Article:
Friday, September 9, 2016

The Obsession That Is Obduction


Second Review: Obduction by Cyan: 5 Stars Despite Glitches and Slow Loads


After some years away, returning to your parents' home as an adult, you may find the home folks frustrating, sometimes infuriating, yet still endearing. For those of us who fell into the worlds of Myst and Riven—and never quite returned—Obduction's single-player theme of landing alone in a world filled with puzzles to solve before you can proceed feels like that.

I learned, playing Myst, to question everything, take notes, draw and revise maps, write down my questions—and any answers that I uncovered. That experience served me well in Obduction. The artwork for all these worlds is stunning, even dialed back to allow for speedier play, so it isn't hard to keep looking around as I proceed. New for this interface, though, is an optional clue that makes items I can interact with gleam slightly as I pass them. Otherwise, my only clue is an altered cursor (and that only appears if the cursor is unlocked.) 

Music and other sounds also supply sensory clues. The well-managed paths through the scenery twist and turn confusingly; you must pay attention to your shadow (if you have it turned on; this is also optional) and the shadows cast by other objects to keep yourself oriented in the landscape. Few straight lines exist, but plenty of outlooks and views provide a way to acquire a broader picture of the environment.

I started with a small window to reduce image load times, but had to abandon that for a full screen because many of the clues to solve the mystery arrive as notes or diagrams that were simply unreadable in my reduced window size. Hopping out of the game window by calling Task Manager to adjust the window size frequently left parts of the "text" images unrenderable, black. (Though this may have been due to proportion changes; the proportional sizing tool doesn't work1 to resize the window while the game is loading or running.)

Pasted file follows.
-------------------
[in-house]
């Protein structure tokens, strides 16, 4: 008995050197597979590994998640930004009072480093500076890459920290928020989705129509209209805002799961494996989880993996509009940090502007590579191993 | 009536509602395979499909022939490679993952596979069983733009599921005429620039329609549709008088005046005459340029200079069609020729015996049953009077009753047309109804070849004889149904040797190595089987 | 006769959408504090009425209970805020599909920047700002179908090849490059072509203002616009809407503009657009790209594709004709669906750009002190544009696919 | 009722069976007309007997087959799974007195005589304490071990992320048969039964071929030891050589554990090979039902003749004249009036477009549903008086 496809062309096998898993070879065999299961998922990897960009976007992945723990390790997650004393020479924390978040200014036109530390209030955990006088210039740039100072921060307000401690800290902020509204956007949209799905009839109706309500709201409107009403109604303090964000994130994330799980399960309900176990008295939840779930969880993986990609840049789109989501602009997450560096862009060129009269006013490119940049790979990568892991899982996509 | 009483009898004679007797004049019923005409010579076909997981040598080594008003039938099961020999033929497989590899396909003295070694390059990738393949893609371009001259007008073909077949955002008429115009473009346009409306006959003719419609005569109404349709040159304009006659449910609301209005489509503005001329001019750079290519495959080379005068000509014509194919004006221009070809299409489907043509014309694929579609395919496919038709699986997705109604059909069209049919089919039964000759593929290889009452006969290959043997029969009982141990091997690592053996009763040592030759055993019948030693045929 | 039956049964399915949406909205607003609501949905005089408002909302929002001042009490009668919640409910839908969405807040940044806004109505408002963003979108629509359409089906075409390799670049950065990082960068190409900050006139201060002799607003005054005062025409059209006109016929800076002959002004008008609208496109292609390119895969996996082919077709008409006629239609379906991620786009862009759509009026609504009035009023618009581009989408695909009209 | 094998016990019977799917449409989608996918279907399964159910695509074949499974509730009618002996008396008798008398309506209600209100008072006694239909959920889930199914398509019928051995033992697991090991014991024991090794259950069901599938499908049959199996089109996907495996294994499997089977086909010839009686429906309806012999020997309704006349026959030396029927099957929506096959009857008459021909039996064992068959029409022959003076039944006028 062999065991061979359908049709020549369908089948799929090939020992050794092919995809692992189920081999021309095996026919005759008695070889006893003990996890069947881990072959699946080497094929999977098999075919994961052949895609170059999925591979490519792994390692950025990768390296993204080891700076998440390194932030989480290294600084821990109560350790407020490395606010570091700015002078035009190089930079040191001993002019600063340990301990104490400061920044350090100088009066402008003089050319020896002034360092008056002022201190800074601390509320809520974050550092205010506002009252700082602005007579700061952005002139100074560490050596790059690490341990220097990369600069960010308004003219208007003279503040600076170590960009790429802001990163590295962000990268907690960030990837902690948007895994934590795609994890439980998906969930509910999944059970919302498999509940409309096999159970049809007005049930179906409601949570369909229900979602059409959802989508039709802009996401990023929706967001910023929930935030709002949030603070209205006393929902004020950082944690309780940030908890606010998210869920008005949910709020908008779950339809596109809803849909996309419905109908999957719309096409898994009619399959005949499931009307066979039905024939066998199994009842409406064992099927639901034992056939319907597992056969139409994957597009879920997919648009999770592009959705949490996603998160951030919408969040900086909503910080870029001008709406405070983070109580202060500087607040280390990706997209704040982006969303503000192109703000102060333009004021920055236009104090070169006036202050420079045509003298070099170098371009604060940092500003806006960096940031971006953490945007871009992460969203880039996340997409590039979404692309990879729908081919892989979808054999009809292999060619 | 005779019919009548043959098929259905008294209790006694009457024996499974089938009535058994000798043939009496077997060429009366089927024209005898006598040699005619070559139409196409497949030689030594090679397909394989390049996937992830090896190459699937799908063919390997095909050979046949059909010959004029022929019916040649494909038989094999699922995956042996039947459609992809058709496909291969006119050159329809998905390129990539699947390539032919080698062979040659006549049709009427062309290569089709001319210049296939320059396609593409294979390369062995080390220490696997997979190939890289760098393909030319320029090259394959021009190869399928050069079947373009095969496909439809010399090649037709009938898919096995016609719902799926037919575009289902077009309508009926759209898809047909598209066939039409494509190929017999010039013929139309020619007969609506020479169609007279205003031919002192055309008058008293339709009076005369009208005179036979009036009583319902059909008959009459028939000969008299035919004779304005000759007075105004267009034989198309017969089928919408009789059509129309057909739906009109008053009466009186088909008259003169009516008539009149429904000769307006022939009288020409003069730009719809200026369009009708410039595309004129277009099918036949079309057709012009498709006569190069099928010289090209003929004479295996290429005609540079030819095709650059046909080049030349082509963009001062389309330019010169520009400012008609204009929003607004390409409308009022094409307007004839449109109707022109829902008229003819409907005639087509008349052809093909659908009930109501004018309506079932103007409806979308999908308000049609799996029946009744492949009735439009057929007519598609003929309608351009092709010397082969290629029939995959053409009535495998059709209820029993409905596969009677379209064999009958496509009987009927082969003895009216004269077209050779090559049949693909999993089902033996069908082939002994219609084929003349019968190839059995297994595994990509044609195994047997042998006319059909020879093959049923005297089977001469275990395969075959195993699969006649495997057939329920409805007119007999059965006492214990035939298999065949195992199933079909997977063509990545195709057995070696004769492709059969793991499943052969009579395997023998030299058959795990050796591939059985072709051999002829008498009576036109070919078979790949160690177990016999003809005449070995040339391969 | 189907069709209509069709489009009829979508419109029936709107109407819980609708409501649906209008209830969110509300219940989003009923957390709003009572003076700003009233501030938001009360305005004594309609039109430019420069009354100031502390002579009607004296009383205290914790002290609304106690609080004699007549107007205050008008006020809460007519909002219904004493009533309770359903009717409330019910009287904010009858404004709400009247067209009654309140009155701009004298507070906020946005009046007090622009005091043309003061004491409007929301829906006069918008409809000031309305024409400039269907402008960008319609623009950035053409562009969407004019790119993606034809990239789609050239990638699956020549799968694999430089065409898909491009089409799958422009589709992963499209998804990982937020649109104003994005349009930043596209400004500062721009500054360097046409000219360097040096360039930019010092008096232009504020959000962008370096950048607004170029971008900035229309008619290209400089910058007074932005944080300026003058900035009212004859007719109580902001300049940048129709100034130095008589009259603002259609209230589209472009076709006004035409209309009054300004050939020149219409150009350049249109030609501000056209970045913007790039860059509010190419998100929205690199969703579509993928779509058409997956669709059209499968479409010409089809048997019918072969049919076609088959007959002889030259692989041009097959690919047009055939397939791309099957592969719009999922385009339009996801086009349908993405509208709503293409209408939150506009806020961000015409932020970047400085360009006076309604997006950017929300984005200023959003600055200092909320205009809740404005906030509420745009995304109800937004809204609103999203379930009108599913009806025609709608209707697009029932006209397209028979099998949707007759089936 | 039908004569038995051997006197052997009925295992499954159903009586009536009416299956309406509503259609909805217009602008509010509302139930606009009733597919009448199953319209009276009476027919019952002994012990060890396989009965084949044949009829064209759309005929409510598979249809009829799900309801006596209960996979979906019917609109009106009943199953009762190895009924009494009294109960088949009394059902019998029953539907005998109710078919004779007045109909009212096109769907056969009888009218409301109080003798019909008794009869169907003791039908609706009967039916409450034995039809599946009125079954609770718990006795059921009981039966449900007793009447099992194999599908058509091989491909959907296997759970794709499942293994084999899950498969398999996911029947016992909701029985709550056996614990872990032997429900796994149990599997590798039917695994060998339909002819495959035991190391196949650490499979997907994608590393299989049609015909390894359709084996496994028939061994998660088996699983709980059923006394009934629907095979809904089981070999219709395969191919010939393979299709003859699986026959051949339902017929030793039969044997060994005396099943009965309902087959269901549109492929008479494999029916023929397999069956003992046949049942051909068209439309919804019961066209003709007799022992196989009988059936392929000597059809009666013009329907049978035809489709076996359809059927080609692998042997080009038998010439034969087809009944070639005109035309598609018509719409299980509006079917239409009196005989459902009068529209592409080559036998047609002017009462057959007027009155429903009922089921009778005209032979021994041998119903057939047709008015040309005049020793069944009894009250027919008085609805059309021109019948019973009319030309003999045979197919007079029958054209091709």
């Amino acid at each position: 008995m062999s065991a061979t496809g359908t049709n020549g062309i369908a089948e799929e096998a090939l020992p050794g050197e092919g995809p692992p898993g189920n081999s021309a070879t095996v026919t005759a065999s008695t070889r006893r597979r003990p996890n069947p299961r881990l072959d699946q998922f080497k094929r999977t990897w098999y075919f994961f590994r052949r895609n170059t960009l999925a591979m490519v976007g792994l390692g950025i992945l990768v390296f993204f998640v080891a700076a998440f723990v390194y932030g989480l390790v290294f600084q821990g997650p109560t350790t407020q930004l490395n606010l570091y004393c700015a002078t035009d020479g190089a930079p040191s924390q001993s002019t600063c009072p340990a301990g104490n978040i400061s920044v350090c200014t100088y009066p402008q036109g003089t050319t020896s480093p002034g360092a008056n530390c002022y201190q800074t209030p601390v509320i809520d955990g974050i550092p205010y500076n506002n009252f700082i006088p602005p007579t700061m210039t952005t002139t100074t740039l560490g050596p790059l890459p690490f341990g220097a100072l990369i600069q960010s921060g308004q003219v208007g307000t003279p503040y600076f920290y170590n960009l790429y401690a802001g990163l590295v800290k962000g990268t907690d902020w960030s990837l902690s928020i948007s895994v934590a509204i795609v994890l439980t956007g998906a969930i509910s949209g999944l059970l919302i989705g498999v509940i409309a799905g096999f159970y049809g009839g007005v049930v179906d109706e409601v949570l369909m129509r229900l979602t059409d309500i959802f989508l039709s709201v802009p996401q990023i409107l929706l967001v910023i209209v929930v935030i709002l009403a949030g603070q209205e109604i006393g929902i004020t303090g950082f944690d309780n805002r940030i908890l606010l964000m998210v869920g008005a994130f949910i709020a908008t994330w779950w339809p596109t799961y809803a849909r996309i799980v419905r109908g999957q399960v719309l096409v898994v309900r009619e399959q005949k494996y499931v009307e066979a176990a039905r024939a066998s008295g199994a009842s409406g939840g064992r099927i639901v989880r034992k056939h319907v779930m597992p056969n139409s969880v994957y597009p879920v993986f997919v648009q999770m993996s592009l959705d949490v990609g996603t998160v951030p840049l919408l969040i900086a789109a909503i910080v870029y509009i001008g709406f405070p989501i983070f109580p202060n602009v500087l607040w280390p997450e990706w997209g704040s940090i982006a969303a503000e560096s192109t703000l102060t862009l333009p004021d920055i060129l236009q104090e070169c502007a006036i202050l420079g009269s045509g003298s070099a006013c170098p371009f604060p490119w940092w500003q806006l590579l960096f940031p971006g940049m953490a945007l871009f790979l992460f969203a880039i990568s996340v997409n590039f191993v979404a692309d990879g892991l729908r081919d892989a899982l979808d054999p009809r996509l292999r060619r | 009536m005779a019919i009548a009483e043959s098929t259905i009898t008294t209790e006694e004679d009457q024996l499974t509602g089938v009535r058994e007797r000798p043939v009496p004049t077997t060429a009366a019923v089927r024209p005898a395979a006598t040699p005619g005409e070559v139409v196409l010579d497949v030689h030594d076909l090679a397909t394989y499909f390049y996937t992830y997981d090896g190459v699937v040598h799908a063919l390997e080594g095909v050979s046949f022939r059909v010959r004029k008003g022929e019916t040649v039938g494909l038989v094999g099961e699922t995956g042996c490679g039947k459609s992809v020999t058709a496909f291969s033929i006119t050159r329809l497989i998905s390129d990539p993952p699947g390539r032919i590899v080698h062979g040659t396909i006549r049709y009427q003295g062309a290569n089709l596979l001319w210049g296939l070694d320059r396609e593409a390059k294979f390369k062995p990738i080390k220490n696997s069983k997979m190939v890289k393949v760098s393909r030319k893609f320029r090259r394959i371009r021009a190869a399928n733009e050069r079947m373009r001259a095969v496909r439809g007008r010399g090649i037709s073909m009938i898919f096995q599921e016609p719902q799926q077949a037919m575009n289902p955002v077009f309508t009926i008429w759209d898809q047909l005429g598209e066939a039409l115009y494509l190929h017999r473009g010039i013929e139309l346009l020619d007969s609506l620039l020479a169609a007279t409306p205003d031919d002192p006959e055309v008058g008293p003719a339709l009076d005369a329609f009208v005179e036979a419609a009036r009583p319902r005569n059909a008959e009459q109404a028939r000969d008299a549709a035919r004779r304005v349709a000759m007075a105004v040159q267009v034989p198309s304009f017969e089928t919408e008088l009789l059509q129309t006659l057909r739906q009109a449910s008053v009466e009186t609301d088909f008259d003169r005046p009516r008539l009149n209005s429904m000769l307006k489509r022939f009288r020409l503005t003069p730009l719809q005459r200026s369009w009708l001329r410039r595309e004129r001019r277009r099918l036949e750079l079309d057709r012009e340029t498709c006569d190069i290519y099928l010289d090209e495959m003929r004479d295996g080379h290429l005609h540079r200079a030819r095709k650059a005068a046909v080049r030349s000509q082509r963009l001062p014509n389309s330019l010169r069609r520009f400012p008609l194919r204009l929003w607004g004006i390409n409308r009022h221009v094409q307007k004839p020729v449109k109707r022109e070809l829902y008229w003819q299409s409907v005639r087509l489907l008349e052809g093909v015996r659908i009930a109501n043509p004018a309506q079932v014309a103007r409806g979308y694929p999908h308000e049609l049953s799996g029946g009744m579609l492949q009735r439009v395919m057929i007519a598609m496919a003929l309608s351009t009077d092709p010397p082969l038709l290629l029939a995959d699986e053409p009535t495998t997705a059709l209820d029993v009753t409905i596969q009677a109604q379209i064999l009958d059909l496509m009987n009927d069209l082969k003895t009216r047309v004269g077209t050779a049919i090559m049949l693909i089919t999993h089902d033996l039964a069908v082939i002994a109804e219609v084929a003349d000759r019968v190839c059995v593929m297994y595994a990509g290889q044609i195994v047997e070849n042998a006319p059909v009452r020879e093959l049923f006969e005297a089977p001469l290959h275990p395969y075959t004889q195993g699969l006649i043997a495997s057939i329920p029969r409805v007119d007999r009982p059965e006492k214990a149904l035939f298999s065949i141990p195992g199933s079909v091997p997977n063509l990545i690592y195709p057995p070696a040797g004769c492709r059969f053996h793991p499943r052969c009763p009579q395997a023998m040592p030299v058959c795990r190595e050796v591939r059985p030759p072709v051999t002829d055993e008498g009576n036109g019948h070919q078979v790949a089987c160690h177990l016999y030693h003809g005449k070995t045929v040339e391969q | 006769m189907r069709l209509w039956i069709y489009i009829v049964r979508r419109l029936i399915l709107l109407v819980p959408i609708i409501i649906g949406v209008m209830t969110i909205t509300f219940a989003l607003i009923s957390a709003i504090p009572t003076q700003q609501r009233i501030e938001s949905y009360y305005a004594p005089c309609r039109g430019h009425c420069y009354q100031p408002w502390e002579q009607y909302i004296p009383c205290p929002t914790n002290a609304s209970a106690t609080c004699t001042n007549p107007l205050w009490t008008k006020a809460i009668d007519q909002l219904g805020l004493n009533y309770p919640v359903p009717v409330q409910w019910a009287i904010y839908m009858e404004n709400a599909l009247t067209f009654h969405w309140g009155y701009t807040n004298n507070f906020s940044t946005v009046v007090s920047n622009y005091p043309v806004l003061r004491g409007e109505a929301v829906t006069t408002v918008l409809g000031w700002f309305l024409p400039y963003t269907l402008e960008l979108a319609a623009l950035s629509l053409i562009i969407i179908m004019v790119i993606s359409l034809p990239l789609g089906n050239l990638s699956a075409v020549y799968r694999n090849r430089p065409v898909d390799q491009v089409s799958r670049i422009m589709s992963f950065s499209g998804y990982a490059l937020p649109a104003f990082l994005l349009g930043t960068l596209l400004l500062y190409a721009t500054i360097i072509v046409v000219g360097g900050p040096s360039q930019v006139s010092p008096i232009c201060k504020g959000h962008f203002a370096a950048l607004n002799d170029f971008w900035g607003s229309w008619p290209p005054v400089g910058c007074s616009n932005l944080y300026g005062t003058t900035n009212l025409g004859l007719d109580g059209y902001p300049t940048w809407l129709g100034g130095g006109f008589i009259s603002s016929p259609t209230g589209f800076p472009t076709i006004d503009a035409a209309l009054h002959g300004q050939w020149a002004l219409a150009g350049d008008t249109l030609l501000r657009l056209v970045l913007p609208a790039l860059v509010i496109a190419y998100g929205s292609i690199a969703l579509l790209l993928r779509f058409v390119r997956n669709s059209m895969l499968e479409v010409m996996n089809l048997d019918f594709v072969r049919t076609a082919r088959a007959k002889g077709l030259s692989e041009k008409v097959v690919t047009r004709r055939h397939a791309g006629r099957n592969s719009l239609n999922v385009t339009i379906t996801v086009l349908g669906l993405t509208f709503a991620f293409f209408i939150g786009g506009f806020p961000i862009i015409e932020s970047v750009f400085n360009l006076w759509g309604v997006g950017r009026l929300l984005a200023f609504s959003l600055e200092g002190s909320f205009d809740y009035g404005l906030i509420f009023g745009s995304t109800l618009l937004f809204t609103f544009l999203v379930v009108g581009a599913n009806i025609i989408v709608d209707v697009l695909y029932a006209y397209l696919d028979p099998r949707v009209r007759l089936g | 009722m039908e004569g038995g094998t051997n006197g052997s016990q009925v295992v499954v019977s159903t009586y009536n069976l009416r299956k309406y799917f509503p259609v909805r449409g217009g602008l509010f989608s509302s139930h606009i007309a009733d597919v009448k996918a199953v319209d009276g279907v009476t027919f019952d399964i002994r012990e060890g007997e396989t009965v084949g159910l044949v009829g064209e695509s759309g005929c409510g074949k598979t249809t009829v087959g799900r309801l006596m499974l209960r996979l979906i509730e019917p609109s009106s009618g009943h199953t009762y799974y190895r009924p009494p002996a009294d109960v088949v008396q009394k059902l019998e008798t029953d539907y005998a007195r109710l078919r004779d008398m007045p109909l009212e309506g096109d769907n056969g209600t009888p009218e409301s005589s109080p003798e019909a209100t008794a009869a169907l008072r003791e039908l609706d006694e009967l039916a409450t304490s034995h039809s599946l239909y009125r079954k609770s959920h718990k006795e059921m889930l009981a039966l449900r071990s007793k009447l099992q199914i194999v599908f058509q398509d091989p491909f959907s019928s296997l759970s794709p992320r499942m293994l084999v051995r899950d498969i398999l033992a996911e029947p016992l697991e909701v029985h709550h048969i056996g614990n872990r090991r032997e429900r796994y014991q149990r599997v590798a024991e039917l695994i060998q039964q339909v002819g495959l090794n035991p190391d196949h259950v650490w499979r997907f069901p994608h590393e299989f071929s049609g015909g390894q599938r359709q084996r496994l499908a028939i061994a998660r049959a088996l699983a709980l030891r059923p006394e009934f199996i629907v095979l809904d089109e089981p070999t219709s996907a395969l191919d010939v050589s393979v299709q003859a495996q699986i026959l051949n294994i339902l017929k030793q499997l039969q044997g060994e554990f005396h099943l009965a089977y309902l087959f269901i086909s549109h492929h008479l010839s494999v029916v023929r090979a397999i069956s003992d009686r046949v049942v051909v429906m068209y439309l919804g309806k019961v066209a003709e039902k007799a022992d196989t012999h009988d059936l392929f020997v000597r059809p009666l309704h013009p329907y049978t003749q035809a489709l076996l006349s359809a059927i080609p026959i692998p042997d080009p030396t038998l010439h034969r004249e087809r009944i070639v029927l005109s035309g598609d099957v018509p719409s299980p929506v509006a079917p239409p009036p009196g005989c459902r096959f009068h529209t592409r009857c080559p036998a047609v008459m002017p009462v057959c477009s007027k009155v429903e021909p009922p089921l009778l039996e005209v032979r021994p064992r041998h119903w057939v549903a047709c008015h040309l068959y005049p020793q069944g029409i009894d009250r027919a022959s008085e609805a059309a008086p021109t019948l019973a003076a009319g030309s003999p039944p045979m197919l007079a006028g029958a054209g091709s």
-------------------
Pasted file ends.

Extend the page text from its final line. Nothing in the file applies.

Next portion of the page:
And load times are ridiculously long. Several glittery "dissolve" effects take five to ten minutes to compete2 on my system. There are distracting "drops" as I move through the world of Hunrath, as bits of the "scenery" are not rendered at the same time. Riding the mine car makes these appear more frequently, even though the car's speed seems unrelated to the controls—it rather seems to be throttled down by the loading time for scenery you are passing. 

Riding the car is still simpler than progressing through the landscape using point-and-click. You can lock and unlock the cursor at will with a right-click, but every few moves, the unlocked cursor will suddenly convert from a straight-on cursor to a turn, or lock on its own to match mouse movements to the center of the screen. Lag times between command and response can make it hard to guide things with the mouse.3 When all movement is slowed by image loading, that adds to player frustration.

Yet discovering anything still is thrilling: Wow! I can throw a track switch without getting out of the cart! Hey—I can step through this opening even though I see no will-o-the-wisp guide! You feel it the first time you step through a membrane or figure out a cryptic clue and get access to a heretofore locked room.

Complex, rich in detail, frustrating and rewarding by turns, the obsession it invokes makes it deserve every one of my five stars. I'll keep playing Obduction until I unlock the final achievement, connect the final dots (or cables), and solve the last puzzle. After all, I've only worked my way through the simplest layer of the game so farand all it took was 72 hours of game play.



Liner Notes:

  1. I fell back on an old-school graphic-design trick to size my window proportionately: you lay a straight-edge diagonally from the lower-left to the upper-right corner of the window—on the monitor—then guide the resize tool from one of those corners along that "line."
  2. I learned to take my Kindle along to read while waiting for loads and dissolves to complete. I read 75% of one book just waiting for them to finish!
  3. Scenery and machinery are good matches to real-world equivalents, so some clues come from your own life experience with the world. (Priming a gas-fueled generator, for example, or maneuvering equipment with an industrial joystick.)
  4. My letter-sized notebook has 46 filled pages of notes and sketches so far. I may need two notebooks before I'm done.